"What the nature of that business in each case is, what is necessary and proper to its successful prosecution, what is involved in the usual and ordinary course of its management by those engaged in it at the place and time where it is carried on, are all questions of fact to be decided by the jury from a consideration of all the circumstances which, singly or in combination, affect its character or determine its peculiarities, and from them all, giving to each its due weight, it is its province to ascertain and say whether the transaction in question is one which those dealing with the firm had reason to believe was authorized by all its members. The difficulty and duty of drawing the inference suitable to each case from all its circumstances cannot be avoided or supplied by affixing or ascribing to the business some general name and deducing from that, as a matter of law, the rights of the public and the duties of the parties."

It is very clear that the articles of agreement between Ferry, White, and Dowling did not create a partnership each member of which had, under the settled rules of commercial law and as between the firm and those dealing with it, authority to give negotiable paper in its name. The firm was of the class denominated in many adjudged cases as nontrading or noncommercial firms, the members of which could not be held, as matter of law and by reason of the nature of the partnership business, to have authority to execute negotiable instruments in the name of the firm.

We quite agree with the learned judge who presided at the trial that the liability of a partnership upon negotiable instruments,

Page 145 U. S. 518

executed by one partner in the name of the firm, exists not only where the firm is a trading or commercial partnership, but

"where the actual course of business pursued adopts the practice of issuing the mercantile paper of the firm to accommodate its necessities or convenience whenever the occasions occur."

But the difficulty in this case is that the jury were not permitted to determine, from a consideration of all the circumstances of the case, what, in view of the admitted nature of the business of F. H. White & Co., was necessary and proper to its successful operation, what was involved in the usual and ordinary course of its management by those engaged in it, or what should be inferred from the actual course and conduct of the partnership so far as it was known or ought reasonably to have been known to the parties sought to be charged with liability on the notes in suit. We do not deem it necessary to make a detailed statement of the numerous facts disclosed by the evidence or to suggest what inference might be drawn from them. It is sufficient to say that the issue as to whether the defendants were estopped to dispute the authority of Edward P. Ferry to make the notes in suit in the name of F. H. White & Co. was one peculiarly for the jury under all the facts indicating the nature, necessities, and course of business of the firm and under proper instructions from the court as to the legal principles by which they should be guided in determining the case.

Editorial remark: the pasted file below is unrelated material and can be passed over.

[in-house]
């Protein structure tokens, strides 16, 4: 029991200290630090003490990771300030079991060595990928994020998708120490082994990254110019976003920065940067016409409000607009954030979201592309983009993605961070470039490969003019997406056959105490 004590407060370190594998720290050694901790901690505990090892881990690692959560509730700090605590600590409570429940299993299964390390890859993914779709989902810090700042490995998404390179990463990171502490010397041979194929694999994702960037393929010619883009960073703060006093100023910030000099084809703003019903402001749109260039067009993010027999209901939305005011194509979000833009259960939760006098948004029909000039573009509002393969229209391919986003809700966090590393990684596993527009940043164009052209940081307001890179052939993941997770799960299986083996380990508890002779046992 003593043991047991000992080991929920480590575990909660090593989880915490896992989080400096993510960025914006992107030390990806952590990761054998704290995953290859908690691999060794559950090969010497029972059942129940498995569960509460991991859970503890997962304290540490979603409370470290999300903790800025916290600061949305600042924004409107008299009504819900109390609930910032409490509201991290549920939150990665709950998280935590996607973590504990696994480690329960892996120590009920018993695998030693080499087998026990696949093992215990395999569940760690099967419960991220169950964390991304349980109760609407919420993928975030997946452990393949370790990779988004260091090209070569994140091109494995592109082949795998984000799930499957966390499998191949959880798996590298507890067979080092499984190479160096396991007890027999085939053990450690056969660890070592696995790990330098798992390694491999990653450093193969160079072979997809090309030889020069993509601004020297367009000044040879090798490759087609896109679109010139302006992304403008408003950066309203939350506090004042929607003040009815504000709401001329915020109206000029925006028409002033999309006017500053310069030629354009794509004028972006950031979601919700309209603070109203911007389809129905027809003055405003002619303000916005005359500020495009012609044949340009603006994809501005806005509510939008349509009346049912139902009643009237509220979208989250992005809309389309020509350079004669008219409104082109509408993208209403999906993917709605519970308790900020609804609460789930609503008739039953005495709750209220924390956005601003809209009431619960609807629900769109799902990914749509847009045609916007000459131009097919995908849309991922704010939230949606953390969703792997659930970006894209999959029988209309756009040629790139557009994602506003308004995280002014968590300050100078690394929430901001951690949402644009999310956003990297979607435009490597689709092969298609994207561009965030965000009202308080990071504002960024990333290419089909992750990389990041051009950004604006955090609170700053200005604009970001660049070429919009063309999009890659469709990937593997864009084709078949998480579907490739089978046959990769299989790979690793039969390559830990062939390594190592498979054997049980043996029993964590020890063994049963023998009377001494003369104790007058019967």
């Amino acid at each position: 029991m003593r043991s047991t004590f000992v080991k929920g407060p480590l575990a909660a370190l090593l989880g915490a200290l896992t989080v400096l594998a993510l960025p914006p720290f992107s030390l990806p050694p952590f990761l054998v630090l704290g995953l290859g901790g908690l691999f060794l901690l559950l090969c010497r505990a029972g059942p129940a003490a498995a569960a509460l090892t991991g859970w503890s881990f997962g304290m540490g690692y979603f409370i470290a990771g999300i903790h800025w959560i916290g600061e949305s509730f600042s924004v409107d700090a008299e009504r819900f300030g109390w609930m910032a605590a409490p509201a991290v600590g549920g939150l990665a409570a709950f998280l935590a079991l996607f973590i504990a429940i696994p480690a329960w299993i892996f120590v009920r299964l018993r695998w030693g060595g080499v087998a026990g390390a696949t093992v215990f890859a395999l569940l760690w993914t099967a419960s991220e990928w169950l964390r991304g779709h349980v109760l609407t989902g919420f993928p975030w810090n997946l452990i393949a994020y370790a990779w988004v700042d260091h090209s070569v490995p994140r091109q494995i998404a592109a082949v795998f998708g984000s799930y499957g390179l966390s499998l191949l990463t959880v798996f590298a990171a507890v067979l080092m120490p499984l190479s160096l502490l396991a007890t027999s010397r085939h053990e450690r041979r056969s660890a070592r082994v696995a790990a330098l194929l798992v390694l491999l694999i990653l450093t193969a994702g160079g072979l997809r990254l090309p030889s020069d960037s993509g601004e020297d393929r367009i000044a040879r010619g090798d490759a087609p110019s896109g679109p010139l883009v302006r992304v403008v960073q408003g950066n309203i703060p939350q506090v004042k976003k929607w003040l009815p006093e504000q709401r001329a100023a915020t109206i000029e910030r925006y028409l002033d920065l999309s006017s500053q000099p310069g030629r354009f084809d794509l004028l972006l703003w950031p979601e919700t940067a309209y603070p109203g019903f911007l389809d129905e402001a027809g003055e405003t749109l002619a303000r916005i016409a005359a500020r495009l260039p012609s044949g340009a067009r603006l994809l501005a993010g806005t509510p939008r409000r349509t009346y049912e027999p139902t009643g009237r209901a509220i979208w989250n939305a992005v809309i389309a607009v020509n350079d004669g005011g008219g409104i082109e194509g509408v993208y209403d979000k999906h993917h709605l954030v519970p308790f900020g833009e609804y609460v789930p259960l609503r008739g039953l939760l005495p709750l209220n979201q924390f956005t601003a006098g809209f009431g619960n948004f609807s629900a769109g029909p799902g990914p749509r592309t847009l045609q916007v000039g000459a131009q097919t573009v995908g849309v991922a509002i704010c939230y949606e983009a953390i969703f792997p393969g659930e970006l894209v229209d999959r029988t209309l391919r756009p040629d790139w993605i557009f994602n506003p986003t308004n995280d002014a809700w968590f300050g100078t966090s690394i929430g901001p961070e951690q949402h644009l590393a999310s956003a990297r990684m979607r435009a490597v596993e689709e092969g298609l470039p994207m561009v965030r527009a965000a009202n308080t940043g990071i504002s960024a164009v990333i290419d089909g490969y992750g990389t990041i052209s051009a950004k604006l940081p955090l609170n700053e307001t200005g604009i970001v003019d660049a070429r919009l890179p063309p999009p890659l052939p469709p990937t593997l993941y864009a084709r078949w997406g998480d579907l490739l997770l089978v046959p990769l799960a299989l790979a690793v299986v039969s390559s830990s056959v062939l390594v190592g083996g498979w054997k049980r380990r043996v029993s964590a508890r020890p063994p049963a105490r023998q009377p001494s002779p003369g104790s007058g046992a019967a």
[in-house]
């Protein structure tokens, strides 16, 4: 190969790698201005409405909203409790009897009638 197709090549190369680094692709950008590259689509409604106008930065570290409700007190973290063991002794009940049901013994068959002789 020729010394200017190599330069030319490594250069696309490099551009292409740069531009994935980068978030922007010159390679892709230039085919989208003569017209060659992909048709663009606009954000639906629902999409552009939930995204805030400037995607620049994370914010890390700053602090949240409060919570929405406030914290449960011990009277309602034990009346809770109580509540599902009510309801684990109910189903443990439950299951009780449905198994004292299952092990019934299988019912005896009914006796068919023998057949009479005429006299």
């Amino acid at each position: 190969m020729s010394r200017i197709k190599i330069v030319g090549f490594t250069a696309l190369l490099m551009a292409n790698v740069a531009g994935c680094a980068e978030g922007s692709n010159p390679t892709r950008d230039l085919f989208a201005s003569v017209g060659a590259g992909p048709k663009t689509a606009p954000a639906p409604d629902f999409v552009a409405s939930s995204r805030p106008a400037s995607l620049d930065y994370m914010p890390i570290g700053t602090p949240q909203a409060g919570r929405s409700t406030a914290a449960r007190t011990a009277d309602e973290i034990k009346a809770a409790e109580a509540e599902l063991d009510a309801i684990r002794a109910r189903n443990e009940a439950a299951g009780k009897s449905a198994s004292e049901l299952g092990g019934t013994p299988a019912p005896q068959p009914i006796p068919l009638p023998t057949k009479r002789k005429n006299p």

We think the court erred in holding as matter of law that the jury were not at liberty, under any view of the facts, to find for the defendants. It seems to us that a verdict in their favor would not have been so palpably against the evidence as to have made it the duty of the court to set it aside and grant a new trial.

The judgment is reversed as to the defendant Dowling, who alone prosecutes this writ of error, with directions to grant him a new trial.